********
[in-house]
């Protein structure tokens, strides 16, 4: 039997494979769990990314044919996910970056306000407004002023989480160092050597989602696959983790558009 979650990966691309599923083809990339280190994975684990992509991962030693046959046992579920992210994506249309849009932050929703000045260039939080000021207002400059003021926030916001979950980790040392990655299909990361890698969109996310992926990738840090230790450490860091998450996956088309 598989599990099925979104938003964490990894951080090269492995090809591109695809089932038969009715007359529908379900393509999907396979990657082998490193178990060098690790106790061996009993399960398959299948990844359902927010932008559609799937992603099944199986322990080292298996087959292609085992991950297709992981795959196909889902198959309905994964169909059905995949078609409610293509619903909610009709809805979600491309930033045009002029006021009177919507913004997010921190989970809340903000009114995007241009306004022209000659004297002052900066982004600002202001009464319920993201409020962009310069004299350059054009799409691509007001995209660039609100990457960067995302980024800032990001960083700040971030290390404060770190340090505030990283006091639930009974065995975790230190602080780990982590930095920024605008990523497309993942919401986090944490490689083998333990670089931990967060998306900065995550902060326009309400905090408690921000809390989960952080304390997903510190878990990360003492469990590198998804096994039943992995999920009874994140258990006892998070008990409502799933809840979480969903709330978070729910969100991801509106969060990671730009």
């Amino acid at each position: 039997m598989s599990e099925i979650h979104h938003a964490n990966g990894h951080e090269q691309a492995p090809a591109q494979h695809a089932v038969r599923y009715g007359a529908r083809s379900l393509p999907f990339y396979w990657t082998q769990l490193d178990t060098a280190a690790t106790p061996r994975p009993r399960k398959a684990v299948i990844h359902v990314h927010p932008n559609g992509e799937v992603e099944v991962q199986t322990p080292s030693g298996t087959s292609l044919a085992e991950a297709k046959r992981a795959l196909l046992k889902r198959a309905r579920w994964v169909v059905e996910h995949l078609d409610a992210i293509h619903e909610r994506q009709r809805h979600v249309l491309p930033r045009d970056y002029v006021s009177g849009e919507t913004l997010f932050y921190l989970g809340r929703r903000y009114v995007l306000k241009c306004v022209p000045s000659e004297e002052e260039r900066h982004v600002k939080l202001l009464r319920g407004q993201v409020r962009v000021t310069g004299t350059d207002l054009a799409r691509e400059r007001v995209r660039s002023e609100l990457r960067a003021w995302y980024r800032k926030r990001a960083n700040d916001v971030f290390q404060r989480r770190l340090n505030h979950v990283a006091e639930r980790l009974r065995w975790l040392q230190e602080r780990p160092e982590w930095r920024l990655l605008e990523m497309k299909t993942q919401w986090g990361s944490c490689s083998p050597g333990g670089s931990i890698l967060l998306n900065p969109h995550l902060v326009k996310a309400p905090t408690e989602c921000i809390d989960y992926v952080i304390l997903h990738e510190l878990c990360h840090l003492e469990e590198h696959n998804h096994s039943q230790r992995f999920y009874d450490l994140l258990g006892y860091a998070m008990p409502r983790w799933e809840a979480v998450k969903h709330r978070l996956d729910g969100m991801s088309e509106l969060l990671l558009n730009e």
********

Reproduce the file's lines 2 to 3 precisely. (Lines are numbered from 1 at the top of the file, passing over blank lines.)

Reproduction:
């Protein structure tokens, strides 16, 4: 039997494979769990990314044919996910970056306000407004002023989480160092050597989602696959983790558009 979650990966691309599923083809990339280190994975684990992509991962030693046959046992579920992210994506249309849009932050929703000045260039939080000021207002400059003021926030916001979950980790040392990655299909990361890698969109996310992926990738840090230790450490860091998450996956088309 598989599990099925979104938003964490990894951080090269492995090809591109695809089932038969009715007359529908379900393509999907396979990657082998490193178990060098690790106790061996009993399960398959299948990844359902927010932008559609799937992603099944199986322990080292298996087959292609085992991950297709992981795959196909889902198959309905994964169909059905995949078609409610293509619903909610009709809805979600491309930033045009002029006021009177919507913004997010921190989970809340903000009114995007241009306004022209000659004297002052900066982004600002202001009464319920993201409020962009310069004299350059054009799409691509007001995209660039609100990457960067995302980024800032990001960083700040971030290390404060770190340090505030990283006091639930009974065995975790230190602080780990982590930095920024605008990523497309993942919401986090944490490689083998333990670089931990967060998306900065995550902060326009309400905090408690921000809390989960952080304390997903510190878990990360003492469990590198998804096994039943992995999920009874994140258990006892998070008990409502799933809840979480969903709330978070729910969100991801509106969060990671730009």
């Amino acid at each position: 039997m598989s599990e099925i979650h979104h938003a964490n990966g990894h951080e090269q691309a492995p090809a591109q494979h695809a089932v038969r599923y009715g007359a529908r083809s379900l393509p999907f990339y396979w990657t082998q769990l490193d178990t060098a280190a690790t106790p061996r994975p009993r399960k398959a684990v299948i990844h359902v990314h927010p932008n559609g992509e799937v992603e099944v991962q199986t322990p080292s030693g298996t087959s292609l044919a085992e991950a297709k046959r992981a795959l196909l046992k889902r198959a309905r579920w994964v169909v059905e996910h995949l078609d409610a992210i293509h619903e909610r994506q009709r809805h979600v249309l491309p930033r045009d970056y002029v006021s009177g849009e919507t913004l997010f932050y921190l989970g809340r929703r903000y009114v995007l306000k241009c306004v022209p000045s000659e004297e002052e260039r900066h982004v600002k939080l202001l009464r319920g407004q993201v409020r962009v000021t310069g004299t350059d207002l054009a799409r691509e400059r007001v995209r660039s002023e609100l990457r960067a003021w995302y980024r800032k926030r990001a960083n700040d916001v971030f290390q404060r989480r770190l340090n505030h979950v990283a006091e639930r980790l009974r065995w975790l040392q230190e602080r780990p160092e982590w930095r920024l990655l605008e990523m497309k299909t993942q919401w986090g990361s944490c490689s083998p050597g333990g670089s931990i890698l967060l998306n900065p969109h995550l902060v326009k996310a309400p905090t408690e989602c921000i809390d989960y992926v952080i304390l997903h990738e510190l878990c990360h840090l003492e469990e590198h696959n998804h096994s039943q230790r992995f999920y009874d450490l994140l258990g006892y860091a998070m008990p409502r983790w799933e809840a979480v998450k969903h709330r978070l996956d729910g969100m991801s088309e509106l969060l990671l558009n730009e």